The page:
Clay Hess, a 60-year-old Boeing engineer, is one of the dedicated pickleball players who’s here at 8 a.m. every weekend. He drives down from Mukilteo to put his paddle on one of the four-paddle “‘stacks,” an informal way of signing up for the next group game. Asked why he likes pickleball so much, he doesn’t hesitate: “For me, the primary thing is the people,” he says. “Everyone is so happy coming out on the court.”
Also among Hess’ top reasons for playing: his health. Hess has diabetes and high blood pressure. “Within a year’s time, playing outside, I dropped my A1C, which is the diabetic measure for sugar, from a 13 down to a 6. That was huge,” he says. “My blood pressure went way down and back in the normal range.”
But, as Hess and almost any pickleball player will tell you: that’s more a lucky side effect than a fitness goal. The social aspect, the community and the “drop-in” play — whereby games happen with whoever is there at the time, strangers or pickleball acquaintances — is what makes the sport tick. Often, a pickleball player will bring an extra paddle, just in case a newbie shows up, and many old-timers are insistently welcoming. Nearly every conversation or interview for this story ended with an invitation (“Will you play with us?”) or assumption (“You’ll play with us, right?”).
“That’s part of why I say I love the people, because you’ll find people like my son — who plays at a [high-skill] 4.5-5.0 level — playing with people that are brand new, trying to help them understand and play the game,” Hess says.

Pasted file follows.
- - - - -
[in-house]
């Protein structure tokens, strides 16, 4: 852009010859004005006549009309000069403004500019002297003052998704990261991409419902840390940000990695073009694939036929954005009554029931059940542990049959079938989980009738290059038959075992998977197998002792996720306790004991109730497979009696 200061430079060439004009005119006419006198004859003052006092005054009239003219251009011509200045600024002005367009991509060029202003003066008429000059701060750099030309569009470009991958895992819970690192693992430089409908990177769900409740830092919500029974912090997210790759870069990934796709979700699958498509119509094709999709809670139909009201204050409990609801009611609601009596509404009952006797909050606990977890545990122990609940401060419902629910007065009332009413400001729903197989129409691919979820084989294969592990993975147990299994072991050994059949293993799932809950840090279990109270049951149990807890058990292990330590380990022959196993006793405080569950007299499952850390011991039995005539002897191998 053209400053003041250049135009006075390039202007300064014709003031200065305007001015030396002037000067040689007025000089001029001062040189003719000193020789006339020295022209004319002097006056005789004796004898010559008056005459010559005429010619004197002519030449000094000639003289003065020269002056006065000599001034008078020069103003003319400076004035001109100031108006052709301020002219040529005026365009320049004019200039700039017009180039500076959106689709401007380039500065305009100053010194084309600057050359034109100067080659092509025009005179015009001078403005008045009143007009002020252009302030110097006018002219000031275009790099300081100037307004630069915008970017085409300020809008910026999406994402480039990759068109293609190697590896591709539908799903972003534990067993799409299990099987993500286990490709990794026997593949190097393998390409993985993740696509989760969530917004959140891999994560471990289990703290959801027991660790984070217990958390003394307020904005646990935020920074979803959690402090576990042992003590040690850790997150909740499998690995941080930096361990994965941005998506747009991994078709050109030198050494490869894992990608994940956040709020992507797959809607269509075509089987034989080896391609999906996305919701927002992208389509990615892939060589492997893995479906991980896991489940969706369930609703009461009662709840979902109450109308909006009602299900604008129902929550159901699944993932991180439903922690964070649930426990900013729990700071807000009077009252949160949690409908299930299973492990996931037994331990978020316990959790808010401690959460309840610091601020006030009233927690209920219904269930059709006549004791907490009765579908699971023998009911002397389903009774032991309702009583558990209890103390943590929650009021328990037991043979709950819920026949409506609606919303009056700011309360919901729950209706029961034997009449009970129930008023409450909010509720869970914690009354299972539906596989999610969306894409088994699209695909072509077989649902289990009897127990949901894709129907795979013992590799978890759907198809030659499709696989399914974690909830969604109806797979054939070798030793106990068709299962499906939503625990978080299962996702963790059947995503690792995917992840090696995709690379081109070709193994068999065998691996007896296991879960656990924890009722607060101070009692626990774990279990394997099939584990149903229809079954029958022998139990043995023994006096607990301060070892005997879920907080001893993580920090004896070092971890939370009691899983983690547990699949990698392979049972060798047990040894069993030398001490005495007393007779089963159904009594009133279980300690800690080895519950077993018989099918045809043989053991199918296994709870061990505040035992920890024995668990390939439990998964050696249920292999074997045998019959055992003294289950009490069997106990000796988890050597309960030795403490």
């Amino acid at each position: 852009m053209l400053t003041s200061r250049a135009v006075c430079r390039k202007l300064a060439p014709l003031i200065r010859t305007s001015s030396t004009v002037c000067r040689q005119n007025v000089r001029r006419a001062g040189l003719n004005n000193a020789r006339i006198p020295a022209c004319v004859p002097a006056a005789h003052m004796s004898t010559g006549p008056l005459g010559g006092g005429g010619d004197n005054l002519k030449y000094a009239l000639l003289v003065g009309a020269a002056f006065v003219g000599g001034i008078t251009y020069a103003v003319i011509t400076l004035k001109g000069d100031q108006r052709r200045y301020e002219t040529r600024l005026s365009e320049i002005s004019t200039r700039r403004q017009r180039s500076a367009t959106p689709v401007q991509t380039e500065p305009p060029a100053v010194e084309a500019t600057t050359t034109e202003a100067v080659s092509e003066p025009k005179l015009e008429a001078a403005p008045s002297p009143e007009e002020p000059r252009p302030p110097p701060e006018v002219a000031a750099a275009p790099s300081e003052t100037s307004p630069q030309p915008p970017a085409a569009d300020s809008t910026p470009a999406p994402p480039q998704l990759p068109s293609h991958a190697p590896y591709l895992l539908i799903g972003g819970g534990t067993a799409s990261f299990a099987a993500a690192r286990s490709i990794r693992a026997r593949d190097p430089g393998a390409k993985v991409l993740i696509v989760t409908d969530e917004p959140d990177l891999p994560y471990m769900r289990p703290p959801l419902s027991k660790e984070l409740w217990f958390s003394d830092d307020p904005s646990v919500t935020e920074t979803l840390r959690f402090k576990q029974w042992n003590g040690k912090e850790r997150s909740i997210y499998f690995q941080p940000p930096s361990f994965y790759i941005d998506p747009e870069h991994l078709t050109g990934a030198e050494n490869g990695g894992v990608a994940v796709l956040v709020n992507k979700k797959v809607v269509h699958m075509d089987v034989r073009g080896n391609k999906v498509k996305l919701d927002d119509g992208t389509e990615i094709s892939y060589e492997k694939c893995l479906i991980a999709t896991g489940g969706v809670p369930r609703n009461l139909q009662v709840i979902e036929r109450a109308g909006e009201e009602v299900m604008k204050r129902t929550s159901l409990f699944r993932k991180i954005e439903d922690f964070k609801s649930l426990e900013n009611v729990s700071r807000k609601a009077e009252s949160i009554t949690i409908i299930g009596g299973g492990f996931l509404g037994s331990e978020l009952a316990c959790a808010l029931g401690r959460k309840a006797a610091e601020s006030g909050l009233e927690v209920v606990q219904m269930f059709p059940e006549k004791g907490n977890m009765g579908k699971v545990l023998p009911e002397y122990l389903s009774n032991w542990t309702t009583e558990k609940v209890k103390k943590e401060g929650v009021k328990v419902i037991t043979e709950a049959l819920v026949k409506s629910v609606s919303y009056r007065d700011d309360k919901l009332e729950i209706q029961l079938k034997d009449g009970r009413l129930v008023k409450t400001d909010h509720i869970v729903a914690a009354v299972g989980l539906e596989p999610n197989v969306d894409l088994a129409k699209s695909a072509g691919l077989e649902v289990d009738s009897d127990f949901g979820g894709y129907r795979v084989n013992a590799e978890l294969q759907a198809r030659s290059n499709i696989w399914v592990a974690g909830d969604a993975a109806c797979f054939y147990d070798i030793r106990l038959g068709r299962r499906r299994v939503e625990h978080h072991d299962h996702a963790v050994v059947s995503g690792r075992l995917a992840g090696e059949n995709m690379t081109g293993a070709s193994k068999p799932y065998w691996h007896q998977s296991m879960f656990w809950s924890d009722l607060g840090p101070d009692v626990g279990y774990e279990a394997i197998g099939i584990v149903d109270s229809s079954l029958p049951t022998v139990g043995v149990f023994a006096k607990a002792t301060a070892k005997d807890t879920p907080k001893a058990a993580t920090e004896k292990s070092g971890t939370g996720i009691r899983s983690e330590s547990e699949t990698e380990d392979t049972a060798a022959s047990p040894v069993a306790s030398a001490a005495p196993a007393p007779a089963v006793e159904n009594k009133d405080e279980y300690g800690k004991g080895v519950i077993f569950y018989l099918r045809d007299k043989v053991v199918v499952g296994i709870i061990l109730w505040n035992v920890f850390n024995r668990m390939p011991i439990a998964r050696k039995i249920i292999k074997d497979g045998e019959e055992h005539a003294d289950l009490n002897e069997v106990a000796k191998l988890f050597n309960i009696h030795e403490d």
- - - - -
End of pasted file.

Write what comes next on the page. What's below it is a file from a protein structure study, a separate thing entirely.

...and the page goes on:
Also part of the appeal: Most people can start playing right away, because pickleball is generally less technical than many other ball sports. “Anybody can pick this up in a heartbeat,” says Tuyen Nguyen, a Green Lake pickleball regular, who often helps teach people how to play. “Whereas if you’re playing tennis, you can hit one ball and then you’re chasing balls for a while. This is much easier,” Nguyen says. But he adds a word of caution: “To get better, it takes a lot of work.”
The game’s apparent straightforwardness belies the strategy, techniques and tricks that set excellent players apart from good players. Smashing or serving without sending the ball too far afield can be harder than it looks. Well-executed dinking — just barely getting the ball over the net — is an art. And deft players will often move their paddle just so, putting a spin to the ball so that it bounces differently than you’d expect, like a curveball in baseball.
“It’s a lot of finesse,” says Nhan Duong, wiping the sweat off his face after an intense match at the International District/Chinatown Community Center. “The older people tend to have a lot more finesse. They really tire your patience out. Because the young ones come in and they just want to slam and smack and everything. And then they get beaten because the older people just slowly get the ball back, and it’s just the perfect shot so you can’t do anything,” he says. “It’s a life lesson for patience.”